With more than 800 million active users (more than half of whom logon every day), it is no wonder so many people have written about Facebook. Some have looked at how political candidates use Facebook, other, rhetorically-minded scholars have seen it as a pedagogical aid. Oddly, however, Facebook has not received an adequate analysis as a unique, multimodal, rhetorical space. This is due, in large part, to a lack of analytical tools for such a diverse medium.
â€œWriting in the 21st Century,â€ by Kathleen Blake Yancey, is one of several recent texts that examine how new media technologies are reconfiguring the practice of composing, the definition of literacy, and the nature of what it means to be a writing teacher. Yanceyâ€™s text has proven influential, and is often cited in discussions of â€œ21st century writing.â€ This paper provides a critical analysis of Yanceyâ€™s claims, and of the call to action she advances.
Hi! H-I-G-H. I am a middle-aged teacher living most of my waking hours among young adults. After an appendectomy with some complications, I am floating in a thin atmosphere of pain and morphine. But I just had a visitor, and now, as many artists in fugue are wont to do, Iâ€™d like to philosophize about her.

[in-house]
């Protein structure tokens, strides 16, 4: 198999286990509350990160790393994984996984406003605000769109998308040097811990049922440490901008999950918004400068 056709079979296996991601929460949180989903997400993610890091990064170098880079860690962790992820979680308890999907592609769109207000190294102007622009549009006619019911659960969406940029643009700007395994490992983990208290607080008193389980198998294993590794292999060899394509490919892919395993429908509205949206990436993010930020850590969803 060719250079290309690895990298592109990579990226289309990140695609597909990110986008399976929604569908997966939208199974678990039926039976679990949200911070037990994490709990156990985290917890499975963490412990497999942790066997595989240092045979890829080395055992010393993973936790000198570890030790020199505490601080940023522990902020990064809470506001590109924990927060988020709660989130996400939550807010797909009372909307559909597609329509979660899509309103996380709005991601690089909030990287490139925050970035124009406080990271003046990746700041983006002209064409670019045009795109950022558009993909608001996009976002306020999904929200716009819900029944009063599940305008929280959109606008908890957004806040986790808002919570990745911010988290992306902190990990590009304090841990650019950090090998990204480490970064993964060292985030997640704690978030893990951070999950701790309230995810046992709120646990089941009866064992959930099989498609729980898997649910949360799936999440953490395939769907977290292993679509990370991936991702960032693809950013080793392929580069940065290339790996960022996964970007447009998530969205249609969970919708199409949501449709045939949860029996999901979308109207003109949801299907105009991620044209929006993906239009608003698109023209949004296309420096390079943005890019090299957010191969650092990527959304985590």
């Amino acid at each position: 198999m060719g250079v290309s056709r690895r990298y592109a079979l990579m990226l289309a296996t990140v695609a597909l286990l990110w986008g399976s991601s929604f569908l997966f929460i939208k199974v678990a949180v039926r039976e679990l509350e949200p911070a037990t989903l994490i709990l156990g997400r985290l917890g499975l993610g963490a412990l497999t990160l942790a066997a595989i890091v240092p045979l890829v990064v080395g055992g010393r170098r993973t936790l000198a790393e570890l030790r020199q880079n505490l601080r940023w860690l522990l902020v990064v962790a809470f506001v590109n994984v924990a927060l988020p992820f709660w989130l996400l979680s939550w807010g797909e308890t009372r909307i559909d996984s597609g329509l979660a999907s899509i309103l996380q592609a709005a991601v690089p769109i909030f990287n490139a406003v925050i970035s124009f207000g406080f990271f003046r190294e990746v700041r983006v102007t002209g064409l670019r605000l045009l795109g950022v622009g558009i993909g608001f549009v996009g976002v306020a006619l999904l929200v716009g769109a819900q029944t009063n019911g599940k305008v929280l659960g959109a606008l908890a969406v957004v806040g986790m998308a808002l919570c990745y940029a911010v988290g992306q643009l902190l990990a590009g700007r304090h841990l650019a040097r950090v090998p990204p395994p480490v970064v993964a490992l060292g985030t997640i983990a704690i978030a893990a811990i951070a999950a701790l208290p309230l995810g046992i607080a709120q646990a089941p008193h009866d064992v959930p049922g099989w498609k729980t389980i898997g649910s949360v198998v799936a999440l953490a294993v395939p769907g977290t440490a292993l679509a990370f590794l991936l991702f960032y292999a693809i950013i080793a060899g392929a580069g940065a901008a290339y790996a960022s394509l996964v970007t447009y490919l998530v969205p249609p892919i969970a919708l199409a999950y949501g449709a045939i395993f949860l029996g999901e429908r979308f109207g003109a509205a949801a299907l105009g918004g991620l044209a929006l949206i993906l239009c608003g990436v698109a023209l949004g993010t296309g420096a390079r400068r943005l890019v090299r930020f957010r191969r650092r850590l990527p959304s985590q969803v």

Kerryâ€™s testimony before the Senate Foreign Relations Committee is a very rich text, one that relates in all kinds of interesting ways to its cultural and political context. It also resonates in some provocative ways with issues surrounding the current conflict in Iraq â€“ when is protesting disloyal? Where should responsibility lie for atrocities?